Baseline Demographic and Clinical Characteristics of the Patients.

The trial was conducted from March 2013 through November 2017. Of 278 patients who were screened for participation in the trial, 173 were randomly assigned in a 2:1 ratio to receive inotersen or placebo (Figure 1). A total of 172 patients (112 in the inotersen group and 60 in the placebo group) received at least one dose of a trial regimen. The baseline characteristics were well balanced overall between the two groups (Table 1). The mean age of the trial population was 59 years; 69% of the patients were male, and 92% of the patients were white. Approximately half carried the Val30Met mutation (from a total of 27 mutations). A total of 67% of the patients had stage 1 disease, 58% had previously received tafamidis or diflunisal, and 63% had cardiomyopathy. At the time of trial entry, cardiomyopathy was more prevalent in the inotersen group than in the placebo group, and patients in the inotersen group had a longer duration of disease (since diagnosis of cardiomyopathy) than those in the placebo group.

Of the 172 randomly assigned patients who received at least one dose of a trial regimen, 139 (81%) completed the 15-month intervention period (Figure 1). A total of 25 (22%) of the patients who received inotersen and 8 (13%) of those who received placebo discontinued the trial regimen. Adverse events were the main reason for discontinuation in the inotersen group (16 patients, 14%), whereas voluntary withdrawal (3 patients, 5%) and disease progression (3 patients, 5%) were the most common reasons for discontinuation in the placebo group. A total of 135 patients were enrolled in the open-label extension study.

Primary Efficacy End Points

Change from Baseline in Primary End Points.

Brackets indicate the difference in the least-squares mean change from baseline between the inotersen group and the placebo group. Composite scores on the modified Neuropathy Impairment Score+7 (mNIS+7) scale range from −22.3 to 346.3 (the higher the score, the poorer the function), and total scores on the Norfolk Quality of Life–Diabetic Neuropathy (QOL-DN) questionnaire range from −4 to 136 (the higher the score, the poorer the quality of life). A decrease in score indicated an improvement on each scale. A 2-point change in the NIS+7 has been defined as the minimal clinically meaningful change detectable.14,18 Changes in the patient-reported Norfolk QOL-DN score have been shown to be proportional to changes in the Neuropathy Impairment Score (range, 0 to 244, with a higher score indicating poorer function).24 𝙸 bars indicate standard errors.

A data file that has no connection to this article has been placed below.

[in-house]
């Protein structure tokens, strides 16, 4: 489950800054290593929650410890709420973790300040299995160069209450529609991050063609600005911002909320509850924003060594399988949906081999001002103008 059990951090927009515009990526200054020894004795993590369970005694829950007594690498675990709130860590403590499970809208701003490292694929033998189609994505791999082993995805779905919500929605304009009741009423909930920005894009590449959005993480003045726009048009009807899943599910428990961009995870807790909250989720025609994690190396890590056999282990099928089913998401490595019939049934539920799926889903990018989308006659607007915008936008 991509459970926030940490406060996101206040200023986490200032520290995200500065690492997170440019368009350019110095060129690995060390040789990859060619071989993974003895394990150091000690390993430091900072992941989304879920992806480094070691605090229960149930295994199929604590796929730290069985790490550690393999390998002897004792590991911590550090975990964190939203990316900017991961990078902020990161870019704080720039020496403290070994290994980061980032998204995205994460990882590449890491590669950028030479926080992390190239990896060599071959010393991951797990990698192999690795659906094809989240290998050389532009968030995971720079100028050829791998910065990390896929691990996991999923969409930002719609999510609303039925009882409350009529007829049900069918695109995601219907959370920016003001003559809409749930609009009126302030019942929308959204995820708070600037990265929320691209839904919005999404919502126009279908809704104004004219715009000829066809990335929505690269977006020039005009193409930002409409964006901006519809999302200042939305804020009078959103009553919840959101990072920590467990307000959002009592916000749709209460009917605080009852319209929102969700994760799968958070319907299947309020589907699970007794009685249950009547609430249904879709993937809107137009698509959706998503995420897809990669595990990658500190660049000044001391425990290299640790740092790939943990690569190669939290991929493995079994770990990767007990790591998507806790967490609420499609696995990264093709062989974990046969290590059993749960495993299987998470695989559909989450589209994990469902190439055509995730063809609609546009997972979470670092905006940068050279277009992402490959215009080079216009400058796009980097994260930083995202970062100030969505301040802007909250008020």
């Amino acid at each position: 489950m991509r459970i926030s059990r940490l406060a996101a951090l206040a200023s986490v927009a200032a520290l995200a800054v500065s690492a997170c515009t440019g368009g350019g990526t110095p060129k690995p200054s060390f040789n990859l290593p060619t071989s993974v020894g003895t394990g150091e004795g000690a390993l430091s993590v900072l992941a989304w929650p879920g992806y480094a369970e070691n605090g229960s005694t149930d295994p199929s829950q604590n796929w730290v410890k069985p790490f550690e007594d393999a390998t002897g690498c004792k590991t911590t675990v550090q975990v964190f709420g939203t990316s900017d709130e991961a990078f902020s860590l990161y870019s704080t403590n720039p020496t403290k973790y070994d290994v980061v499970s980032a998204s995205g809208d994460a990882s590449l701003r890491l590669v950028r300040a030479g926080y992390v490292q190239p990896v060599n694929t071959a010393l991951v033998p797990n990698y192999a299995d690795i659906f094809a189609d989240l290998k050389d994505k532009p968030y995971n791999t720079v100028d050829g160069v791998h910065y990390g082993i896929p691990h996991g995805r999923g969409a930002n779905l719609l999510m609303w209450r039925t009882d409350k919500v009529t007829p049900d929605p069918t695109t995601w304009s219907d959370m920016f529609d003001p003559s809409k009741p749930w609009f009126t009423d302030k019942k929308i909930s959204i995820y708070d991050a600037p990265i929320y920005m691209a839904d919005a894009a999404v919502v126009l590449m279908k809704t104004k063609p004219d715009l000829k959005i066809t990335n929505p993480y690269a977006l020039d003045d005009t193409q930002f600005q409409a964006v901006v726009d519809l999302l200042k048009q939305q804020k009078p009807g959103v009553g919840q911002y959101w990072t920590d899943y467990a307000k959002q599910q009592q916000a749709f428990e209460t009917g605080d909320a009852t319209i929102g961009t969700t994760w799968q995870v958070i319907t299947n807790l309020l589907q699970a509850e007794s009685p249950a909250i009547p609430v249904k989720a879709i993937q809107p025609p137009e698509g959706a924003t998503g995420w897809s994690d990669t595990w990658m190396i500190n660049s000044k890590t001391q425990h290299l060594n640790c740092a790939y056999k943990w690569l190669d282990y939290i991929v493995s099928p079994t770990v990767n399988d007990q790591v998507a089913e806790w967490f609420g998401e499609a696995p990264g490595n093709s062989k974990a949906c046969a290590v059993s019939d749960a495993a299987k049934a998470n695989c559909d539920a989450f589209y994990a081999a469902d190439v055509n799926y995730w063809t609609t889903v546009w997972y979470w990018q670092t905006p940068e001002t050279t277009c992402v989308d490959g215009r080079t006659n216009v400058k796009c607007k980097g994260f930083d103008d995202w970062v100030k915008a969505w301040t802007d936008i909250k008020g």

Both primary end points, the mNIS+7 and the Norfolk QOL-DN score, achieved significant differences between the inotersen group and the placebo group at week 66 after 15 months of intervention (Figure 2). The difference in least-squares mean change from baseline to week 66 between the two groups (inotersen minus placebo) was −19.7 points (95% confidence interval [CI], −26.4 to −13.0; P<0.001) for the mNIS+7 and −11.7 points (95% CI, −18.3 to −5.1; P<0.001) for the Norfolk QOL-DN score, favoring inotersen (Table S3 in the Supplementary Appendix). Moreover, significant between-group differences were observed in both end points at the interim week 35 assessment. At week 35, the difference in the least-squares mean change from baseline for the mNIS+7 was −8.7 points (95% CI, −13.5 to −3.9; P<0.001) and for the Norfolk QOL-DN score was −6.1 points (95% CI, −11.8 to −0.5; P=0.03). Prespecified sensitivity analyses showed a robust and beneficial inotersen treatment effect under all assumptions (Table S4 in the Supplementary Appendix).